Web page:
Herb of the Week: Cilantro


We’re excited to announce that over the next 5 weeks we will be doing a post per week, each post highlighting one of my favorite herbs, why I grow them, and how I use them.

Today, I’m writing all about cilantro. Cilantro is one of my favorite herbs.  It has the most irresistible smell and such fresh flavor.   With its ability to liven up the most drab of dishes, I keep plenty of it fresh on hand all summer long. It does require some planning as I seed it in my garden every 2-3 weeks starting late April.  It has a tendency to bolt and go bitter.

I use it mostly in pico de gallo.  One can usually find a large bowl of it in our fridge (if it even makes it there!) during the warmer months.  We snack on lots of it with tortilla chips and also garnish our tacos and burritos with it.  My recipe is simple: white onion, diced tomato, fresh jalepeno, half of a lime juiced, and salt and pepper.  For me, the taco and meat are just the vehicle; the pico reigns supreme!    White chicken chili is a winter favorite in our house. It calls for cilantro to really flavor it.  I usually try to dry cilantro in my dehydrator every summer.  Nothing beats fresh, but in the winter, dry will do in the chili if I can’t get to the grocery store. I even use dehydrated cilantro in winter time blender salsa with canned tomatoes.  I have also begun to experiment more with Thai dishes, especially fresh spring rolls.  I usually have most of the veggies on hand in the summer from the garden, and the cilantro is the finishing touch.    Here’s the basic recipe that I use.  We often do leftover pulled pork in ours instead of shrimp.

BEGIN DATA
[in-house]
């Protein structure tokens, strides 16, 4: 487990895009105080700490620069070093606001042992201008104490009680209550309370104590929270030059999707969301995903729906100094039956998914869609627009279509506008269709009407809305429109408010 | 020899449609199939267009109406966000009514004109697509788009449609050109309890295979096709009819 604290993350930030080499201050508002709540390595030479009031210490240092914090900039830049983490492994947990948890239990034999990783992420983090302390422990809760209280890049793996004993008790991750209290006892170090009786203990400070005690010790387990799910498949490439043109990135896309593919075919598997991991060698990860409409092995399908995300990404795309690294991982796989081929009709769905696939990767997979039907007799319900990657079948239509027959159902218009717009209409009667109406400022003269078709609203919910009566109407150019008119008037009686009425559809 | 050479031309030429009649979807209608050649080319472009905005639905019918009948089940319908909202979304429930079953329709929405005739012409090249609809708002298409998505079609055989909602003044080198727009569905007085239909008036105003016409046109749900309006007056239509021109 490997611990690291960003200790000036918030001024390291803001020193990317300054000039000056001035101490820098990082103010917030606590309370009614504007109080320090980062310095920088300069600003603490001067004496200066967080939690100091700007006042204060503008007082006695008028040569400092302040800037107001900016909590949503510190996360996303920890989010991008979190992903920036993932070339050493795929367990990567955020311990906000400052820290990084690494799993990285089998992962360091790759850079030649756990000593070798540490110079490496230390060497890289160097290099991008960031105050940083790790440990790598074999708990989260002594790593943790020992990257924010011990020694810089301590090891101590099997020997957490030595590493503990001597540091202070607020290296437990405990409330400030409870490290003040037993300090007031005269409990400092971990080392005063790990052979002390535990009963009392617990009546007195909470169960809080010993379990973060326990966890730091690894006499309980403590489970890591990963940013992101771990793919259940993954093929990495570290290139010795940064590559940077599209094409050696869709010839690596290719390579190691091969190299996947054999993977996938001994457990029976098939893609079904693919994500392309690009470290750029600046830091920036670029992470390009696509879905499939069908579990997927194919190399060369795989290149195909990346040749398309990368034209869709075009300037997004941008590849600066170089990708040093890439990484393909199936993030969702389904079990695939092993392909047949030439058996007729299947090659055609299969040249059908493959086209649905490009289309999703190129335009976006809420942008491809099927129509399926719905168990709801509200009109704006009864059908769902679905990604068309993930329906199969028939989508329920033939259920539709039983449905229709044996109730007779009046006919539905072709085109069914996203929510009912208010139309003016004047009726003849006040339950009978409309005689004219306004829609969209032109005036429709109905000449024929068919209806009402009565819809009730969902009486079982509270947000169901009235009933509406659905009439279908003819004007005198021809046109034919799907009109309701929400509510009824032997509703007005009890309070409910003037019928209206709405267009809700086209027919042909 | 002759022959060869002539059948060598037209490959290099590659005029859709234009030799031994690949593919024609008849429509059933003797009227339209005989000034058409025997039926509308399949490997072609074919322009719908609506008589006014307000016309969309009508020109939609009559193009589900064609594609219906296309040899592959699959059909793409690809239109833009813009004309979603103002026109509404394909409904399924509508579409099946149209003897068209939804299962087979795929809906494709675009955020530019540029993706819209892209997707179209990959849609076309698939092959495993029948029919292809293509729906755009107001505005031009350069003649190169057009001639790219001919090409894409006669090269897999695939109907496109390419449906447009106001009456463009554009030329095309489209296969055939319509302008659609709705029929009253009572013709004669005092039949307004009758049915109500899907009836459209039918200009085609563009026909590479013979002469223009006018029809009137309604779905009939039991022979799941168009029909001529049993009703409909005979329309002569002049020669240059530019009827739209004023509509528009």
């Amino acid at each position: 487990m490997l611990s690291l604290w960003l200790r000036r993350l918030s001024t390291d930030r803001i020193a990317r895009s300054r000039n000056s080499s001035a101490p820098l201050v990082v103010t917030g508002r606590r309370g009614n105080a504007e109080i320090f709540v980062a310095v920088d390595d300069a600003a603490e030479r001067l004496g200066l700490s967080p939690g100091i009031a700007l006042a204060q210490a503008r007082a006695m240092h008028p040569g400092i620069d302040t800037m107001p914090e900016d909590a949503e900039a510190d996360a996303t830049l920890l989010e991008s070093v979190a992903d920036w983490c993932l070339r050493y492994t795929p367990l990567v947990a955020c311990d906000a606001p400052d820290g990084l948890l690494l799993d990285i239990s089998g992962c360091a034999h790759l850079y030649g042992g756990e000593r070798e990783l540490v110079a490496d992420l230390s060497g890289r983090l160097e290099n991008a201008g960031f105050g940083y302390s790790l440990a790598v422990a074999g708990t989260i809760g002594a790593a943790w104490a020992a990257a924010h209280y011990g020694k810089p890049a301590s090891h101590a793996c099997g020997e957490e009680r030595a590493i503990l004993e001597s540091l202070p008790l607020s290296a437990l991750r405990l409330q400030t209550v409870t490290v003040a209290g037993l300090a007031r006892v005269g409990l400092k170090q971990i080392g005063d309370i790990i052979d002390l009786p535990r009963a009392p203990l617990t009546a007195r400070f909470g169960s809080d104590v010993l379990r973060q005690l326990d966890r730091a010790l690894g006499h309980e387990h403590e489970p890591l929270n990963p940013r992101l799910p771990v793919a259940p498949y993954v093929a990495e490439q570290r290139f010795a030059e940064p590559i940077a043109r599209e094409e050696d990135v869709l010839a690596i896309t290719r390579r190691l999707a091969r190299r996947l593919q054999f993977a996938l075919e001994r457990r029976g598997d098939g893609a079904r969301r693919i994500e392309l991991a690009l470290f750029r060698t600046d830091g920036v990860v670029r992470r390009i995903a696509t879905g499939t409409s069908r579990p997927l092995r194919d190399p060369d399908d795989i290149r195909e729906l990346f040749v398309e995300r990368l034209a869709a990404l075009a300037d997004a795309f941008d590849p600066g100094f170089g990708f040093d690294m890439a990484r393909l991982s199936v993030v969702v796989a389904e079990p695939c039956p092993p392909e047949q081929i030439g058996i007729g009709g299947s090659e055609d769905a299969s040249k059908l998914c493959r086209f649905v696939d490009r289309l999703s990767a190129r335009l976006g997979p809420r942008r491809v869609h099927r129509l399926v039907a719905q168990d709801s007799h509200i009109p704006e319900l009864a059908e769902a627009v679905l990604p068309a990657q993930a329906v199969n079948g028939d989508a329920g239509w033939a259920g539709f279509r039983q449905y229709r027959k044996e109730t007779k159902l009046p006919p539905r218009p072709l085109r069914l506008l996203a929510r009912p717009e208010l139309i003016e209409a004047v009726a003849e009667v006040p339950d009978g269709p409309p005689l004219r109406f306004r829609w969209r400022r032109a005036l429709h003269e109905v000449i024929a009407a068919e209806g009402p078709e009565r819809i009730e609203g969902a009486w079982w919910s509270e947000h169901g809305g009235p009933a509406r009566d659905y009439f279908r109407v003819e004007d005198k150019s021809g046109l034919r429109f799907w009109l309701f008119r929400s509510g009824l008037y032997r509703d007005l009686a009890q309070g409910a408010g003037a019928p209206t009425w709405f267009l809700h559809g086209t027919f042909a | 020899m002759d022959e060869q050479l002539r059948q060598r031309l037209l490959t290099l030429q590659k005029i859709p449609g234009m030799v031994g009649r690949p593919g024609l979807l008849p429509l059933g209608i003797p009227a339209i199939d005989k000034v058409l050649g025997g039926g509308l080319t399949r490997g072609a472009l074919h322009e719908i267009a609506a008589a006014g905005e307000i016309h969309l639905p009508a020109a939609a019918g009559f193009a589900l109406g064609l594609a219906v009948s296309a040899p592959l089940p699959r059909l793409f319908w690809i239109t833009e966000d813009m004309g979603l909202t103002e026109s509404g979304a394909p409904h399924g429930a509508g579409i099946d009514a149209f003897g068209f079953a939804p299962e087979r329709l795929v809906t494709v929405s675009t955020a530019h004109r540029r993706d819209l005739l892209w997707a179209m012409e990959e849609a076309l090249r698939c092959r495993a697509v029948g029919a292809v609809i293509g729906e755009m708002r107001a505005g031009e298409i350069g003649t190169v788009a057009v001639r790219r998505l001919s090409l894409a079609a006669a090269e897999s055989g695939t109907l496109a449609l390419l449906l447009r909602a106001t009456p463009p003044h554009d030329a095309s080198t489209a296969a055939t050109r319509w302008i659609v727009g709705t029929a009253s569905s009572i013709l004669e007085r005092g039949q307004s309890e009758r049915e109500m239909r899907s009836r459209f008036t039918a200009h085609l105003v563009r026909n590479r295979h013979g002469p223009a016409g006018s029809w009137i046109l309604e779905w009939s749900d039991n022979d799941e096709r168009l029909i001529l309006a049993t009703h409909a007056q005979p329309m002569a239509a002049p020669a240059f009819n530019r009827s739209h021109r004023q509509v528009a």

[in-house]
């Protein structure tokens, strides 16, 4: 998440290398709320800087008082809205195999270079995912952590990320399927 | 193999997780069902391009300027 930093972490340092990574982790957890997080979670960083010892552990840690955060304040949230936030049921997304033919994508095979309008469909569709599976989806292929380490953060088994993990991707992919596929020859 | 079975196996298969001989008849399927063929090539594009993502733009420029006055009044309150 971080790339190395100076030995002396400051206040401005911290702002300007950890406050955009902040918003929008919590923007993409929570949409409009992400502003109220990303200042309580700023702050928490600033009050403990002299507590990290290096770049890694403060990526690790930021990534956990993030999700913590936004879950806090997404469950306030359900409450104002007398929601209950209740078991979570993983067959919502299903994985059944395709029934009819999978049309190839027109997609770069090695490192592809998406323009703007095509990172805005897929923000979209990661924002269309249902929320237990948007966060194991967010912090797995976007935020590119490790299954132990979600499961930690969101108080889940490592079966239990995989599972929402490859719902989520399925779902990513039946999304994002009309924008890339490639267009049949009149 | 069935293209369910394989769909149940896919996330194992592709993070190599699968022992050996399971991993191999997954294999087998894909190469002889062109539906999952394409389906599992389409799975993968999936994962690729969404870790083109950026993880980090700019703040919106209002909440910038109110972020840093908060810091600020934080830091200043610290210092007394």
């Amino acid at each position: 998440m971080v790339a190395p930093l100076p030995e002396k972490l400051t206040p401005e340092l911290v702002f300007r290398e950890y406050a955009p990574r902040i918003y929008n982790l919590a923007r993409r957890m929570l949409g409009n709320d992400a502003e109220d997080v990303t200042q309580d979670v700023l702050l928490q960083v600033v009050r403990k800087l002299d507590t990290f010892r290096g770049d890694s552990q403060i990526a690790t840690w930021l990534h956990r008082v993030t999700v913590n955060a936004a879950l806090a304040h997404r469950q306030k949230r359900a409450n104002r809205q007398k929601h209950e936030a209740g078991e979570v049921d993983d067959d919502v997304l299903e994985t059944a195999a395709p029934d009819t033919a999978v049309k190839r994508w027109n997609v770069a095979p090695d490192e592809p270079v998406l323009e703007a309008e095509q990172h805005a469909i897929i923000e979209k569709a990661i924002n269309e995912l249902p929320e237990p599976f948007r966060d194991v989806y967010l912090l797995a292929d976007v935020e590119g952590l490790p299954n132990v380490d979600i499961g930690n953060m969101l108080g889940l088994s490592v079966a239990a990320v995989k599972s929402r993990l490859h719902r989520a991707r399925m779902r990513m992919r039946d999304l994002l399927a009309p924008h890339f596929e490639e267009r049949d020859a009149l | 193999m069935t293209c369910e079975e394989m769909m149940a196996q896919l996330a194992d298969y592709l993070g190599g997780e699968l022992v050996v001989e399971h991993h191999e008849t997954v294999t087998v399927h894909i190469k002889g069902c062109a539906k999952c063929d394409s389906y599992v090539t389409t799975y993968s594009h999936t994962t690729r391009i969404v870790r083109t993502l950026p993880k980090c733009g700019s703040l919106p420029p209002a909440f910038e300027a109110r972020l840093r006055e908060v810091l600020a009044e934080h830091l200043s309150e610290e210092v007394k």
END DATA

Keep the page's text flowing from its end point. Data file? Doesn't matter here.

Growing it in the garden:  I look for seed that says “slow to bolt”.  I usually direct sow in late April, but, I am trying some under my grow light right now indoors.  Once large enough, it may just stay in my windowsill – or I may set it out in the garden if temperatures seem reliably warm in a month.  When it is time to direct sow, I usually am over zealous and plant too much, ending up with an early season plethora of the herb -and no tomatoes still for  a couple of months.  No fresh pico. Yet.  But, I continue to plant every 3 weeks or so in order to have a continual supply.   It produces a beautiful and delicate white umbel-like flower that bees love – same family as carrots and dill.  I wouldn’t have summer without it!

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